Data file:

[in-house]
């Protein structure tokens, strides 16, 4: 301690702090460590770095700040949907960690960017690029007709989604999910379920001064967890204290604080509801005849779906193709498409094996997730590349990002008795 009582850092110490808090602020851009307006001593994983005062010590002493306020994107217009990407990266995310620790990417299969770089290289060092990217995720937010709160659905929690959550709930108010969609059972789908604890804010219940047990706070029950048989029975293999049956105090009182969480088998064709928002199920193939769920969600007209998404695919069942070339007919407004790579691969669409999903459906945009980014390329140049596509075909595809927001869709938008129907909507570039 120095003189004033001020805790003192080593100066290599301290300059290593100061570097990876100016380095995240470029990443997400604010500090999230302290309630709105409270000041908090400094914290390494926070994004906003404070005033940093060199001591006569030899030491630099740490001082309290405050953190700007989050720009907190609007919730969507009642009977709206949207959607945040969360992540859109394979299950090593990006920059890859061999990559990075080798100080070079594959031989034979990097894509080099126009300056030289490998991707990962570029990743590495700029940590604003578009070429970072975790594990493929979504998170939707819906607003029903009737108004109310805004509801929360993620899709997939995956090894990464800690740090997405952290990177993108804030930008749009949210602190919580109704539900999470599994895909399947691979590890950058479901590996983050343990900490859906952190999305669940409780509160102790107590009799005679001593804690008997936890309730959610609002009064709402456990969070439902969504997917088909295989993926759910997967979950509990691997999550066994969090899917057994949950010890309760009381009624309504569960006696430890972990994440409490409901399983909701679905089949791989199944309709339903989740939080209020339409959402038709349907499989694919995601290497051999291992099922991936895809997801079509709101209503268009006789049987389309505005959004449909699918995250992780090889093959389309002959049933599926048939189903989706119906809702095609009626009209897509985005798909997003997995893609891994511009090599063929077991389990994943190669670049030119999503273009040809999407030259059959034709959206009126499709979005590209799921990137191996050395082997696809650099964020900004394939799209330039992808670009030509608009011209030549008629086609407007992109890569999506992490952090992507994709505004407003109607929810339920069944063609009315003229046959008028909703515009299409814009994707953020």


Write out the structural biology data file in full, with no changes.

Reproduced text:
[in-house]
């Protein structure tokens, strides 16, 4: 301690702090460590770095700040949907960690960017690029007709989604999910379920001064967890204290604080509801005849779906193709498409094996997730590349990002008795 009582850092110490808090602020851009307006001593994983005062010590002493306020994107217009990407990266995310620790990417299969770089290289060092990217995720937010709160659905929690959550709930108010969609059972789908604890804010219940047990706070029950048989029975293999049956105090009182969480088998064709928002199920193939769920969600007209998404695919069942070339007919407004790579691969669409999903459906945009980014390329140049596509075909595809927001869709938008129907909507570039 120095003189004033001020805790003192080593100066290599301290300059290593100061570097990876100016380095995240470029990443997400604010500090999230302290309630709105409270000041908090400094914290390494926070994004906003404070005033940093060199001591006569030899030491630099740490001082309290405050953190700007989050720009907190609007919730969507009642009977709206949207959607945040969360992540859109394979299950090593990006920059890859061999990559990075080798100080070079594959031989034979990097894509080099126009300056030289490998991707990962570029990743590495700029940590604003578009070429970072975790594990493929979504998170939707819906607003029903009737108004109310805004509801929360993620899709997939995956090894990464800690740090997405952290990177993108804030930008749009949210602190919580109704539900999470599994895909399947691979590890950058479901590996983050343990900490859906952190999305669940409780509160102790107590009799005679001593804690008997936890309730959610609002009064709402456990969070439902969504997917088909295989993926759910997967979950509990691997999550066994969090899917057994949950010890309760009381009624309504569960006696430890972990994440409490409901399983909701679905089949791989199944309709339903989740939080209020339409959402038709349907499989694919995601290497051999291992099922991936895809997801079509709101209503268009006789049987389309505005959004449909699918995250992780090889093959389309002959049933599926048939189903989706119906809702095609009626009209897509985005798909997003997995893609891994511009090599063929077991389990994943190669670049030119999503273009040809999407030259059959034709959206009126499709979005590209799921990137191996050395082997696809650099964020900004394939799209330039992808670009030509608009011209030549008629086609407007992109890569999506992490952090992507994709505004407003109607929810339920069944063609009315003229046959008028909703515009299409814009994707953020």